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Montana Field Guide

Montana Field Guides

Small Spot - Punctum minutissimum
Other Names:  Punctum pygmaeum

Native Species

Global Rank: G5
State Rank: SNR

Agency Status

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General Description
A very small shell, to 1.5 mm diameter and usually 0.9 mm in height, flattened-heliciform with a low spire, with about 4 whorls. Shell is yellowish-brown, with a series of small closely-spaced axial riblets on both surfaces; periphery is rounded. The aperture is roundly crescent-shaped; umbilicus is somewhat narrow and deep, about 1/4 to 1/3 the shell diameter (Hendricks 2012, Burke 2013).

Diagnostic Characteristics
The spots are very small, yellowish brown shells (less than 3.0 mm diameter) with 4.0 to 4.25 whorls, which separates them from other species. Species of Pristiloma are more tightly coiled with more whorls, slightly larger in diameter with a narrow to absent umbilicus, and lack riblets. Punctum minutissimum is flatter in profile (lower conic) with a wider umbillicus than P. randolphi though similar in diameter, P. californicum is similar in shape to P. randolphi but larger with more solid riblets, Paralaoma caputspinulae is larger still (to > 2.0 mm diameter) with rather high cuticular riblets visible under magnification but with a flatter profile like P. californicum.

Species Range
Montana Range


Range Comments
Mostly eastern Canada and the United States, but also to Alberta, Idaho, Oregon, Wyoming, Colorado, and New Mexico (Burke 2013). In Montana, reported on both sides of the Continental Dived from four counties: Lake, Park, Teton, Wibaux. Elevation range is 820 to 1975 m (2690 to 6480 ft). Range and abundance in Montana poorly defined; curent status needs investigation. Eleven live individuals were found at the Park County site in late August (Hendricks 2012).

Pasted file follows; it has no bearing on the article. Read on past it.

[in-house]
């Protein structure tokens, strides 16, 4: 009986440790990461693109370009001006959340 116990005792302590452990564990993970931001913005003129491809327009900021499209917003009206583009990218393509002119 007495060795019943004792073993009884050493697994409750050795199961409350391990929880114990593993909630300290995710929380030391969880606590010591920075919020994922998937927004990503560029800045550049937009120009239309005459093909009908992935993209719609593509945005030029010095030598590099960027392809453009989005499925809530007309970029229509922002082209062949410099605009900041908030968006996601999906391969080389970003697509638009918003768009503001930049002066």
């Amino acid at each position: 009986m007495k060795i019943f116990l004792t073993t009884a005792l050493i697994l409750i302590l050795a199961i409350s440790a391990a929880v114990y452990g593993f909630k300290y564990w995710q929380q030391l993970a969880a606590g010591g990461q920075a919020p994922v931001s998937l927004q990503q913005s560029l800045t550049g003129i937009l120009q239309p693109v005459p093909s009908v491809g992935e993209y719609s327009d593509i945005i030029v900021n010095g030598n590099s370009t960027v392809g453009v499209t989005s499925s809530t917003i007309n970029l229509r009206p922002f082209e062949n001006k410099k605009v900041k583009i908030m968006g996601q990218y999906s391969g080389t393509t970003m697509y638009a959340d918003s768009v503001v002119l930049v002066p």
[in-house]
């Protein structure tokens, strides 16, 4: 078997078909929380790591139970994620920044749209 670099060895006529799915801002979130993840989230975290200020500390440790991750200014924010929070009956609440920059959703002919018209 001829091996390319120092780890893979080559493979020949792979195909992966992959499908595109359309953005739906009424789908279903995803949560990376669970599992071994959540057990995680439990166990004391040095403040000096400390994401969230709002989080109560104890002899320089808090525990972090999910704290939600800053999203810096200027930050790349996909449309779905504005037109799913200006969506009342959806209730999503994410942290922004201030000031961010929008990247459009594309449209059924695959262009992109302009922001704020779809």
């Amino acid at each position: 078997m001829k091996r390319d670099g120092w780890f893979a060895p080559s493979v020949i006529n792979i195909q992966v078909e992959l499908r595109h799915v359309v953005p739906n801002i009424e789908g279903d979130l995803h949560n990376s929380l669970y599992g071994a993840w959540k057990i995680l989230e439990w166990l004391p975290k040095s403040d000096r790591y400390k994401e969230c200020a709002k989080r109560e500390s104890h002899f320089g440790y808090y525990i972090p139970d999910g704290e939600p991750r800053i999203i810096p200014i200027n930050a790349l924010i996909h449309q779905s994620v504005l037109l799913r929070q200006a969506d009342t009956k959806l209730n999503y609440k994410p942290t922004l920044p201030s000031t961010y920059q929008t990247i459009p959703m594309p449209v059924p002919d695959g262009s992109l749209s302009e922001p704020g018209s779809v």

Observations in Montana Natural Heritage Program Database
Number of Observations: 5

(Click on the following maps and charts to see full sized version) Map Help and Descriptions
Relative Density



(Observations spanning multiple months or years are excluded from time charts)

Forested sites near moisture. Canopy species include aspen and Douglas-fir. Found in moist sites under woody debris and in leaf litter or duff (Beetle 1961, 1989, 1997; Hendricks 2012). Habitat in Montana poorly documented.

The species disappeared from aspen stands in Yellowstone National Park within six years following stand-replacement fires (Beetle 1997).

  • Literature Cited AboveLegend:   View Online Publication
    • Beetle, D. E. 1961. Mollusca of the Big Horn Mountains. The Nautilus 74:95-102.
    • Beetle, D.E. 1997. Recolonization of burned aspen groves by land snails. Yellowstone Science 5 (summer):6-8.
    • Beetle, D.E. 1989. Checklist of recent Mollusca of Wyoming, U.S.A. The Great Basin Naturalist 49(4):637-645.
    • Burke, T. E. 2013. Land snails and slugs of the Pacific Northwest. Corvallis, OR: Oregon State University Press. 344 p.
    • Hendricks, P. 2012. A Guide to the Land Snails and Slugs of Montana. A report to the U.S. Forest Service - Region 1. Montana Natural Heritage Program, Helena, MT. vii + 187 pp. plus appendices.
  • Additional ReferencesLegend:   View Online Publication
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    • Henderson, J. 1924. Mollusca of Colorado, Utah, Montana, Idaho, and Wyoming. University of Colorado Studies 13(2):65-223.
    • Pilsbry, H.A. 1948. Land Mollusca of North America (north of Mexico), Volume II Part 2. The Academy of Natural Sciences of Philadelphia Monograph Number 2(2): 521-1113.
    • Squyer, H. 1894. List of shells from the vicinity of Mingusville, Montana. The Nautilus 8:63-65.
    • Van Es, J. and D.A. Boag. 1981. Terrestrial molluscs of central Alberta. Canadian Field-Naturalist 95(1): 75-79.
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Citation for data on this website:
Small Spot — Punctum minutissimum.  Montana Field Guide.  .  Retrieved on , from